Partners Develop Analytic Framework to Address Economic-Related Risk Factors in Child Welfare
Poverty and related circumstances increase the risk of child maltreatment and make it more likely children will come to the attention of child protective services. Some child welfare systems have begun to provide prevention services to mitigate economic risk factors. However, more comprehensive transformation of child welfare systems requires adequate information and analytic strategies.
The Office of the Assistant Secretary for Planning and Evaluation (ASPE) in the U.S. Department of Health and Human Services, Chapin Hall, and Casey Families partnered to host an expert roundtable on June 23 and 24, 2021. This brief summarizes the Roundtable, providing an overview of the conversation and highlighting the resulting action steps. (To read the full brief, click the “Download brief” button below.) The roundtable, “Toward an Analytic Framework to Address Economic-Related Risk Factors in Child Welfare,” had two objectives:
- Create an analytic framework and identify tools to help jurisdictions deploy resources to address economic risk factors for child maltreatment.
- Identify steps to develop the data capacity and infrastructure needed to implement the analytic framework.
The Roundtable included background presentations on the current state of Child Welfare Information Systems (CWIS) and the need for a vision for data analytics that parallels current initiatives in child maltreatment prevention, remarks from ASPE and Chapin Hall leadership, and facilitated small-group sessions to generate a set of ideas and recommendations. These interdisciplinary discussions provided an innovative forum to generate a broad array of actionable solutions.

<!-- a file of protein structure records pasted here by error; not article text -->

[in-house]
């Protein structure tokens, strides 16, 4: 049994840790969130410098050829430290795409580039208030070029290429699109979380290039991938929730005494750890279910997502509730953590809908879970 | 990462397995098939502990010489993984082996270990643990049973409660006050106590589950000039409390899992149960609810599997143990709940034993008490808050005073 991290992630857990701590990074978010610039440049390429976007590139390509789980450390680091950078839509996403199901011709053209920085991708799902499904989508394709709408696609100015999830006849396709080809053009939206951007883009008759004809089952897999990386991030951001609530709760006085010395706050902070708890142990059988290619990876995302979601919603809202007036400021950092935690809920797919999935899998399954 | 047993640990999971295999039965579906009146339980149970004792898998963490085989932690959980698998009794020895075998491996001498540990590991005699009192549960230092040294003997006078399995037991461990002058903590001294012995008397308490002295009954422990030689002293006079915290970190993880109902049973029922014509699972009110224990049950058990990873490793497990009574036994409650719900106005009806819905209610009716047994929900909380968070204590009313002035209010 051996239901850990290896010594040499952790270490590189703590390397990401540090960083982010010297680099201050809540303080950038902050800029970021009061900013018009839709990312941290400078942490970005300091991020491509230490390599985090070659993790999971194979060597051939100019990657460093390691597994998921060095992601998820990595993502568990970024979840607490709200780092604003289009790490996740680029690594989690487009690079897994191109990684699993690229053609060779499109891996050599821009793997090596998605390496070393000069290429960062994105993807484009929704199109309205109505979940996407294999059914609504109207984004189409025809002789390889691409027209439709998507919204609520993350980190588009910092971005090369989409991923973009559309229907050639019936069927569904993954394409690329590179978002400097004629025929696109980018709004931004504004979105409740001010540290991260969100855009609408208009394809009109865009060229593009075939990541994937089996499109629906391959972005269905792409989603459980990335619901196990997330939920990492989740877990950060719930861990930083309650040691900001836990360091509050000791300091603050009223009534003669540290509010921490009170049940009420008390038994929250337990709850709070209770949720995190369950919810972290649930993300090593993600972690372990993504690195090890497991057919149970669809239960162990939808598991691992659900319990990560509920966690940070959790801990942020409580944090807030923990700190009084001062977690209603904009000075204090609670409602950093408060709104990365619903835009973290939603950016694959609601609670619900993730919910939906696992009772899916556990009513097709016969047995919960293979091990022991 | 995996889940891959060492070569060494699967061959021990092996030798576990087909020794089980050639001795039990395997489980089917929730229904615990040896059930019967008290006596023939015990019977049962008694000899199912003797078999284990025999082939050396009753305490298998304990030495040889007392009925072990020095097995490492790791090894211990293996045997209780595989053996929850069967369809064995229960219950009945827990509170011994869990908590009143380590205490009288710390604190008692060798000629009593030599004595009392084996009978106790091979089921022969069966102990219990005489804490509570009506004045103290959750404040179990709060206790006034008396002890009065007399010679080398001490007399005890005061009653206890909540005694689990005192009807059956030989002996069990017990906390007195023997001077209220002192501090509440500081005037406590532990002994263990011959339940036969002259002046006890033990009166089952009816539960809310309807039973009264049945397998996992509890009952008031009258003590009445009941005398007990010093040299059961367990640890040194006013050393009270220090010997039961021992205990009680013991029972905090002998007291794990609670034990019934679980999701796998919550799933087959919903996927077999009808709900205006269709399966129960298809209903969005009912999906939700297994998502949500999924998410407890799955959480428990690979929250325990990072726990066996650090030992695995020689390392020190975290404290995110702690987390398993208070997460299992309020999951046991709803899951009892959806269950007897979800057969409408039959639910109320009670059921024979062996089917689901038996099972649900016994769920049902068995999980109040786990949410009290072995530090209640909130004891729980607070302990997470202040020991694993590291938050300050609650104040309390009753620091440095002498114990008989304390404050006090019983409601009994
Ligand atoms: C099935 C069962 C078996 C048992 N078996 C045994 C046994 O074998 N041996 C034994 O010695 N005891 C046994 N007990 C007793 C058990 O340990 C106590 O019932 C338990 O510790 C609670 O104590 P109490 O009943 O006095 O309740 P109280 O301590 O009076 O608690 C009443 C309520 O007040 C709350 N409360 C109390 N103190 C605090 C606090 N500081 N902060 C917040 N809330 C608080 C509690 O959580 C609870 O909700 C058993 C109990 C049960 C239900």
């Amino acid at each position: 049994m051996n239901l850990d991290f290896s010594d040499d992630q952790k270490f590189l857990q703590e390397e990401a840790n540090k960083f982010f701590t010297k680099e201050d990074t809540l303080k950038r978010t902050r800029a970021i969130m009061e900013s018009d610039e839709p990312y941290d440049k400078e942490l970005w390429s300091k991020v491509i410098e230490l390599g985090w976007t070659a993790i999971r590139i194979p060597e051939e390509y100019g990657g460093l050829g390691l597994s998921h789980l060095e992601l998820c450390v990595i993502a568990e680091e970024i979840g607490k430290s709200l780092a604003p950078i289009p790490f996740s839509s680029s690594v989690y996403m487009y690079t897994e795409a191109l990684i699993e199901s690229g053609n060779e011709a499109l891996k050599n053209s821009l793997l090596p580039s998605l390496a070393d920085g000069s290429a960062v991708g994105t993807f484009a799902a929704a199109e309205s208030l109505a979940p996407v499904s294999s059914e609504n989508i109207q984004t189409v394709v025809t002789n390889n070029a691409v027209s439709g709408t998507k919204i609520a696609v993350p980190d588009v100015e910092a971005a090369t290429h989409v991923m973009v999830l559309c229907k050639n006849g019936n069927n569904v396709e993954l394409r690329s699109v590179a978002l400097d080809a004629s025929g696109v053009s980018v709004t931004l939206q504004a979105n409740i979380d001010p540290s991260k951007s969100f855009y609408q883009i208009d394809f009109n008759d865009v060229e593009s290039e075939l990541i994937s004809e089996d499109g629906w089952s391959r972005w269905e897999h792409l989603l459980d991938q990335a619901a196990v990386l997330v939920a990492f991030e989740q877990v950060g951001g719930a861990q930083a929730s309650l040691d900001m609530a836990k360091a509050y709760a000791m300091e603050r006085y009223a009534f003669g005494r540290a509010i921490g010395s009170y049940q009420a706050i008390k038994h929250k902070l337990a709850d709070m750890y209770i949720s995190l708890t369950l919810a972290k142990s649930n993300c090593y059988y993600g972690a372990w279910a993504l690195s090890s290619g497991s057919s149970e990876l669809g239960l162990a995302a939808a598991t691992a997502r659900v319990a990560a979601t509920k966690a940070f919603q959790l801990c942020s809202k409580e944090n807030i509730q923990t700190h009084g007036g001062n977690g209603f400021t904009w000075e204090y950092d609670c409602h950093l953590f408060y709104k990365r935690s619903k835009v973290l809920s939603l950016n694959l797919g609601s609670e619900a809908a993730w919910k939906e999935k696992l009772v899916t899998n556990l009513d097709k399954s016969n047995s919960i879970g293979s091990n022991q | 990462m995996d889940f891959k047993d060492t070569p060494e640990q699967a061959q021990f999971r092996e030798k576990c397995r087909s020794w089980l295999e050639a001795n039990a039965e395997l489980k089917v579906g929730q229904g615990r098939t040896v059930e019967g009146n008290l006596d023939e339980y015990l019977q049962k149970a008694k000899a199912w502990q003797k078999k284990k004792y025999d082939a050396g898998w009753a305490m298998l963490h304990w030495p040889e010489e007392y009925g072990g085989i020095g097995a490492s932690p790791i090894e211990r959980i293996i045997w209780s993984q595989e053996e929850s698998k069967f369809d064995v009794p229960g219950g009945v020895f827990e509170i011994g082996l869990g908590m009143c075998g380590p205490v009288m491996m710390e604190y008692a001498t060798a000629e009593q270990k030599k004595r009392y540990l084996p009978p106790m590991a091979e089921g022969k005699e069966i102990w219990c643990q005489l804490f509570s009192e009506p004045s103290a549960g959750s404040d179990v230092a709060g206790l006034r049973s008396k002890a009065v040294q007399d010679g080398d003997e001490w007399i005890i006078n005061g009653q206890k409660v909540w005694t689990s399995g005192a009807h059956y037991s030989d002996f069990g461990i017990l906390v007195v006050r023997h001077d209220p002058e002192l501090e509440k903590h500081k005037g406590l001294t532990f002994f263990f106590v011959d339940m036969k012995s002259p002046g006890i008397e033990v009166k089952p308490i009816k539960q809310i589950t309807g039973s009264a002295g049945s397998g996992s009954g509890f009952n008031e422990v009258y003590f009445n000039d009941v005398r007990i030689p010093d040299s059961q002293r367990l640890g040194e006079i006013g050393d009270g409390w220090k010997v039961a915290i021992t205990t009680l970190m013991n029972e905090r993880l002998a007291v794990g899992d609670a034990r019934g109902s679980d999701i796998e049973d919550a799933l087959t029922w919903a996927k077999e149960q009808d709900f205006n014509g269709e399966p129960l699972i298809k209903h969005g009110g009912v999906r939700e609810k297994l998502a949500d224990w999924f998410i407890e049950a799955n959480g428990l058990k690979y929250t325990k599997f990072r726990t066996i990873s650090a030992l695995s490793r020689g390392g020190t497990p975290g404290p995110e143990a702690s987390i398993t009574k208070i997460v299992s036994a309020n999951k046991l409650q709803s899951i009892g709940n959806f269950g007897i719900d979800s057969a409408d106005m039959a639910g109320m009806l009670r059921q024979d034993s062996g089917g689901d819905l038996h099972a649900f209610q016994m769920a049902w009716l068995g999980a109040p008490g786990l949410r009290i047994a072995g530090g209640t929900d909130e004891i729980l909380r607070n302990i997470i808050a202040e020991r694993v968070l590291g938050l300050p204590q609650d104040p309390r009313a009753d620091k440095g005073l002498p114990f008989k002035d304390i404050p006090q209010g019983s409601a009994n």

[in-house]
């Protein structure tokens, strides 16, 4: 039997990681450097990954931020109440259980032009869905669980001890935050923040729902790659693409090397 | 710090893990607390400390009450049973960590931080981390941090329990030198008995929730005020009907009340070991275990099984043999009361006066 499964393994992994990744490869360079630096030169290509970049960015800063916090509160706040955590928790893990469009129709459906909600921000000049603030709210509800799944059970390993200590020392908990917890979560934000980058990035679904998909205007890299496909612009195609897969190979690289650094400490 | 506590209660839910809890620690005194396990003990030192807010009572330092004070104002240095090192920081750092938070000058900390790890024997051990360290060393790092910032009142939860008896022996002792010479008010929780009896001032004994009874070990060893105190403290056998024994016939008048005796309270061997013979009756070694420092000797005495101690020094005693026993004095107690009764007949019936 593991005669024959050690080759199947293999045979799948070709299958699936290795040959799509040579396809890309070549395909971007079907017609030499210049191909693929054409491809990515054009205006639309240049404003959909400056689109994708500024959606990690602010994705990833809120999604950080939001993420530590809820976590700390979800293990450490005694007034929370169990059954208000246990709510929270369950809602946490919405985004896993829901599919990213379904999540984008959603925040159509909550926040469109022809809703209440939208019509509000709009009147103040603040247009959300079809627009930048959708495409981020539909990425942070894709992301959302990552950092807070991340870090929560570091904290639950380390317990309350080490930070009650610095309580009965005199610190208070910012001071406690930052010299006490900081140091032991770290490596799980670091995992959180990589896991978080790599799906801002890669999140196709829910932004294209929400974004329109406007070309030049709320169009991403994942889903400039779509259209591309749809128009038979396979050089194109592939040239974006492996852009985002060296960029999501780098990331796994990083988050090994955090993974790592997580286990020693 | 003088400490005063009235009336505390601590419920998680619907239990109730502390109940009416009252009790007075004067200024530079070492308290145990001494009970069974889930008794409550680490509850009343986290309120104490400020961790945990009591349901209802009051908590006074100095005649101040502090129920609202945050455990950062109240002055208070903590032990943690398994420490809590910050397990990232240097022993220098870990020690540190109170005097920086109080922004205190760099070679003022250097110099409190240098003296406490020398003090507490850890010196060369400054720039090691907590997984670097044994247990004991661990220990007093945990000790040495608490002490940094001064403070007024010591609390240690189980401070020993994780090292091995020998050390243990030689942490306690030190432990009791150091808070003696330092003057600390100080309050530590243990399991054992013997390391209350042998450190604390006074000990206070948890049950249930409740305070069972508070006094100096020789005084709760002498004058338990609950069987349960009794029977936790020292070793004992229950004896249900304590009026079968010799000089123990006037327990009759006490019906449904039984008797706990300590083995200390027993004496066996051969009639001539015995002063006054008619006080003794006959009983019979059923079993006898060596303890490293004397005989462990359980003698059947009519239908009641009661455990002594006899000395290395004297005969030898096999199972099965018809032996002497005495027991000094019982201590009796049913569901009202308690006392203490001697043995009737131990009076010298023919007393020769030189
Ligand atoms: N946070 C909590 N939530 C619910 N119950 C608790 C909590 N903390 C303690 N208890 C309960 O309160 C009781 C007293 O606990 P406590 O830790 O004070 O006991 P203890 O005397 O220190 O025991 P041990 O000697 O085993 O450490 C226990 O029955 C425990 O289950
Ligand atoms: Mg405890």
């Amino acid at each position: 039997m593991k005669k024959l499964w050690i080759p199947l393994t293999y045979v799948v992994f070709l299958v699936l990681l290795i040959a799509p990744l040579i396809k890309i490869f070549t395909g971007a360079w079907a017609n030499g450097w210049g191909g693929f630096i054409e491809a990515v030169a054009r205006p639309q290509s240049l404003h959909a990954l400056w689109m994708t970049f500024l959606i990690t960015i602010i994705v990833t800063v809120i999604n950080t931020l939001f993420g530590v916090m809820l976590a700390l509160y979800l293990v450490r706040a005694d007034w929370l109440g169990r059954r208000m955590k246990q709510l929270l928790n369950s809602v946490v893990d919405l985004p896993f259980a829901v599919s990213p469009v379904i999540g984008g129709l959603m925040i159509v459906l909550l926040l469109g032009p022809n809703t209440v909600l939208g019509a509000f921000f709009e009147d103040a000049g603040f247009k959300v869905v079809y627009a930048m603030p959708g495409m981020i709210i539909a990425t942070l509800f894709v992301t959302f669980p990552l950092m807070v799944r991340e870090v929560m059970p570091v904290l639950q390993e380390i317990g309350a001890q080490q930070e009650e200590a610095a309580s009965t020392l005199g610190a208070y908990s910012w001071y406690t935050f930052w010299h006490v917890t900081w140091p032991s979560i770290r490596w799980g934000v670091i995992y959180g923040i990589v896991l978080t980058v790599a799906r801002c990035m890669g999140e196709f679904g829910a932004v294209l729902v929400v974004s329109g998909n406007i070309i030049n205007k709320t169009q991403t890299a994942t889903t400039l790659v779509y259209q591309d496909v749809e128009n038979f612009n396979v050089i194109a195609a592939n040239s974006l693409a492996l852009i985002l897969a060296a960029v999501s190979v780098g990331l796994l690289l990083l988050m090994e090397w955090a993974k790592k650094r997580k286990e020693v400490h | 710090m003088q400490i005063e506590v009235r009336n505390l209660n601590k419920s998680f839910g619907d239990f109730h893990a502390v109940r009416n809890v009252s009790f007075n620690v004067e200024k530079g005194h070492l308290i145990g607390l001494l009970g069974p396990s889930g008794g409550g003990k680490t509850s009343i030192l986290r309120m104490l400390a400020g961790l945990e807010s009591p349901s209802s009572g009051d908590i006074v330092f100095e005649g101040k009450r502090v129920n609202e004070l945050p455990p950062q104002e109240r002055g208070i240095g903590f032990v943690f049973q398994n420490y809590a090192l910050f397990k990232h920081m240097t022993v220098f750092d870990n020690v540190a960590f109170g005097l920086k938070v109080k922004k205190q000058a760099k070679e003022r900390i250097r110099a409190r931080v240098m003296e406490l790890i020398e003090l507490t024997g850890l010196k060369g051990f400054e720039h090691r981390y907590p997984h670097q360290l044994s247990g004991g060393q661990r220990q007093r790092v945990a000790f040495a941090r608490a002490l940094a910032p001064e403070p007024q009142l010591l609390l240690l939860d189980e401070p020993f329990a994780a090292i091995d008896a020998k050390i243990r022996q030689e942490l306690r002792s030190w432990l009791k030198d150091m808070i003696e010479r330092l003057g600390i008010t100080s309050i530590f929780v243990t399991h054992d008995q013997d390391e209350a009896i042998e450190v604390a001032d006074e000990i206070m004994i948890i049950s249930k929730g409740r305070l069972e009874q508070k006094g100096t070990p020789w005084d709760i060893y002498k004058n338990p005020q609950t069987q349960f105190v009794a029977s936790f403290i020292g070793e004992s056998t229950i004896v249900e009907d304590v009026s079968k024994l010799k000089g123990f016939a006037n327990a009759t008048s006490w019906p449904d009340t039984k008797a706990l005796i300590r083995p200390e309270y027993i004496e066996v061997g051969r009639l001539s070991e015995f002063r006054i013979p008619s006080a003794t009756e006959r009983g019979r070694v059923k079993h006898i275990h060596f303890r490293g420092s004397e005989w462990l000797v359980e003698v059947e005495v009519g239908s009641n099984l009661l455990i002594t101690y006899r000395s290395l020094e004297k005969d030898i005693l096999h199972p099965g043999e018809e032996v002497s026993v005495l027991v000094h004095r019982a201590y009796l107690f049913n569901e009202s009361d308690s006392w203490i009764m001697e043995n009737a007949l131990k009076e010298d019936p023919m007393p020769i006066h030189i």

In small groups, participants followed a systematic approach to develop an analytic framework. They discussed needs in areas of data capacity, analytic capacity (including technological infrastructure), and stakeholder engagement, including gaps in current practice. The roundtable identified clear future action steps for federal, state, tribal, and local agencies in each area.
This work builds on earlier Chapin Hall work on leveraging economic supports to promote child and family well-being and prevent maltreatment. Chapin Hall staff participating in the roundtable included Dana Weiner, Mike Stiehl, Brian Chor, and Kiljoong Kim. For more information about this project, please contact Dana Weiner.